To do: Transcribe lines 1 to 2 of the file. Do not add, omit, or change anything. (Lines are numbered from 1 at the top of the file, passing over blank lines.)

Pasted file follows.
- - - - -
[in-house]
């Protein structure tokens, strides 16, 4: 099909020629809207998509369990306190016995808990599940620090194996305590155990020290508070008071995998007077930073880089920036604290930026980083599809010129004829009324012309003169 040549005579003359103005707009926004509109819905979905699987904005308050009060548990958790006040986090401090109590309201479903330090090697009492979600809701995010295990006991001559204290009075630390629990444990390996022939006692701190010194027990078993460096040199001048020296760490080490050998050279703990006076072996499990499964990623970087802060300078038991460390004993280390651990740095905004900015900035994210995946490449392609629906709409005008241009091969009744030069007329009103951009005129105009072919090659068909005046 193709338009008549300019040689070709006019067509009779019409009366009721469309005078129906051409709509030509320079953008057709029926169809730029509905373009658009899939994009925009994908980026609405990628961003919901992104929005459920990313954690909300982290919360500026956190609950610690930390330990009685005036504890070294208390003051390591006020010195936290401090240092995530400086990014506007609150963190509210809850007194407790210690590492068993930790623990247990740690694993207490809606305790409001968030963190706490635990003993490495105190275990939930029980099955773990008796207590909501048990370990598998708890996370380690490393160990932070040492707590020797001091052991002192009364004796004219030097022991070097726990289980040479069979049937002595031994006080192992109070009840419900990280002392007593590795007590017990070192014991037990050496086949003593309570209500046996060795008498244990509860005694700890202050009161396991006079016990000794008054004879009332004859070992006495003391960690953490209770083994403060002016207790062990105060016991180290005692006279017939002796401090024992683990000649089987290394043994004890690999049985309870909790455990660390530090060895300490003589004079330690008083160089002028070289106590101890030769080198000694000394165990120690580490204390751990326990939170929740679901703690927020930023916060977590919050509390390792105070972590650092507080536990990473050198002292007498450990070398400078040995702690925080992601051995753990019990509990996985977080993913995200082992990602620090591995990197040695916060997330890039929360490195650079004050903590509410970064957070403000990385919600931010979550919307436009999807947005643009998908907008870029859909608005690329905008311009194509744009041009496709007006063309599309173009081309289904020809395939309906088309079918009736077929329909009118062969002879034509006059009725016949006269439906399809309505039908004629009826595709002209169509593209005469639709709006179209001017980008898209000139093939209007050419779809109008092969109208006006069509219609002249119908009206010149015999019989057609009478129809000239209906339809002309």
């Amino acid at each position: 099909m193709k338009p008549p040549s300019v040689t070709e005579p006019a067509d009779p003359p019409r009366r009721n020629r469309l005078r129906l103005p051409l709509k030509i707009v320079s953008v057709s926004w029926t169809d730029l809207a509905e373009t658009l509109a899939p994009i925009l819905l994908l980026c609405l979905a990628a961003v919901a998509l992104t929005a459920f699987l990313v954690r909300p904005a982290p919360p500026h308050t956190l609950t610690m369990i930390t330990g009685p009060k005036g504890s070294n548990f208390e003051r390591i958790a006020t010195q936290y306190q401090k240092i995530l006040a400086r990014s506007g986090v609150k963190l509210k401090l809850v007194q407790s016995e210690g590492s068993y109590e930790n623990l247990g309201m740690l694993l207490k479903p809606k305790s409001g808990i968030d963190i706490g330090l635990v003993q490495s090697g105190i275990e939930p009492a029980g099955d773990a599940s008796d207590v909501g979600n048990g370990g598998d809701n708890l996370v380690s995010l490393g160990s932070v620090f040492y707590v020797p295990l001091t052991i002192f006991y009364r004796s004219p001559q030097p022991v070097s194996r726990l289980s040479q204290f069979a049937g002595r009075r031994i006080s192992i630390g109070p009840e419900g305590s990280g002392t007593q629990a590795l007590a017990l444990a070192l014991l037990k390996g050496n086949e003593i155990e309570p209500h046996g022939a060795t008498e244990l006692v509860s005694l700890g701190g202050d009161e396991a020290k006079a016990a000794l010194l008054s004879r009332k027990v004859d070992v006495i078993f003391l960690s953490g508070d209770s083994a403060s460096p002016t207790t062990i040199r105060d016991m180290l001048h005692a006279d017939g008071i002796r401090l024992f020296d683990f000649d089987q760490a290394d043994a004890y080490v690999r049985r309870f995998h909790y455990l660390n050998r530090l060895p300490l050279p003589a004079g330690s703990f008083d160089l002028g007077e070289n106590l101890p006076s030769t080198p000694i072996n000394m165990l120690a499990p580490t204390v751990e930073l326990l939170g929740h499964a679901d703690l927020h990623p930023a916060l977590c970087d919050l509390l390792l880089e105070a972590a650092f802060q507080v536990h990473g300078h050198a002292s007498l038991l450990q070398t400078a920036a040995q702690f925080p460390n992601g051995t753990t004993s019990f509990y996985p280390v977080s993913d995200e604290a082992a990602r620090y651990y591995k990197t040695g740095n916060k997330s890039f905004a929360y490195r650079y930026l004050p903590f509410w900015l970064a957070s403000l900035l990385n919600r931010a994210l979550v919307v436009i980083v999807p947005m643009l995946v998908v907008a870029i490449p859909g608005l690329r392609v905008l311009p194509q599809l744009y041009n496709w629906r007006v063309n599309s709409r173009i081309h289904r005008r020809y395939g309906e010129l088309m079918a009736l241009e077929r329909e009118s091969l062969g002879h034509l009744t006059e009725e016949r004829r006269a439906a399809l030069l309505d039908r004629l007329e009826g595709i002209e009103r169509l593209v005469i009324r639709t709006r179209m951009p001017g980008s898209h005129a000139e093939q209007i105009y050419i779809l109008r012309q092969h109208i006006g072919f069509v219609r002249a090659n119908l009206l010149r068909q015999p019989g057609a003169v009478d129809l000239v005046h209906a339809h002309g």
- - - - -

[in-house]
């Protein structure tokens, strides 16, 4: 099909020629809207998509369990306190016995808990599940620090194996305590155990020290508070008071995998007077930073880089920036604290930026980083599809010129004829009324012309003169 040549005579003359103005707009926004509109819905979905699987904005308050009060548990958790006040986090401090109590309201479903330090090697009492979600809701995010295990006991001559204290009075630390629990444990390996022939006692701190010194027990078993460096040199001048020296760490080490050998050279703990006076072996499990499964990623970087802060300078038991460390004993280390651990740095905004900015900035994210995946490449392609629906709409005008241009091969009744030069007329009103951009005129105009072919090659068909005046 193709338009008549300019040689070709006019067509009779019409009366009721469309005078129906051409709509030509320079953008057709029926169809730029509905373009658009899939994009925009994908980026609405990628961003919901992104929005459920990313954690909300982290919360500026956190609950610690930390330990009685005036504890070294208390003051390591006020010195936290401090240092995530400086990014506007609150963190509210809850007194407790210690590492068993930790623990247990740690694993207490809606305790409001968030963190706490635990003993490495105190275990939930029980099955773990008796207590909501048990370990598998708890996370380690490393160990932070040492707590020797001091052991002192009364004796004219030097022991070097726990289980040479069979049937002595031994006080192992109070009840419900990280002392007593590795007590017990070192014991037990050496086949003593309570209500046996060795008498244990509860005694700890202050009161396991006079016990000794008054004879009332004859070992006495003391960690953490209770083994403060002016207790062990105060016991180290005692006279017939002796401090024992683990000649089987290394043994004890690999049985309870909790455990660390530090060895300490003589004079330690008083160089002028070289106590101890030769080198000694000394165990120690580490204390751990326990939170929740679901703690927020930023916060977590919050509390390792105070972590650092507080536990990473050198002292007498450990070398400078040995702690925080992601051995753990019990509990996985977080993913995200082992990602620090591995990197040695916060997330890039929360490195650079004050903590509410970064957070403000990385919600931010979550919307436009999807947005643009998908907008870029859909608005690329905008311009194509744009041009496709007006063309599309173009081309289904020809395939309906088309079918009736077929329909009118062969002879034509006059009725016949006269439906399809309505039908004629009826595709002209169509593209005469639709709006179209001017980008898209000139093939209007050419779809109008092969109208006006069509219609002249119908009206010149015999019989057609009478129809000239209906339809002309």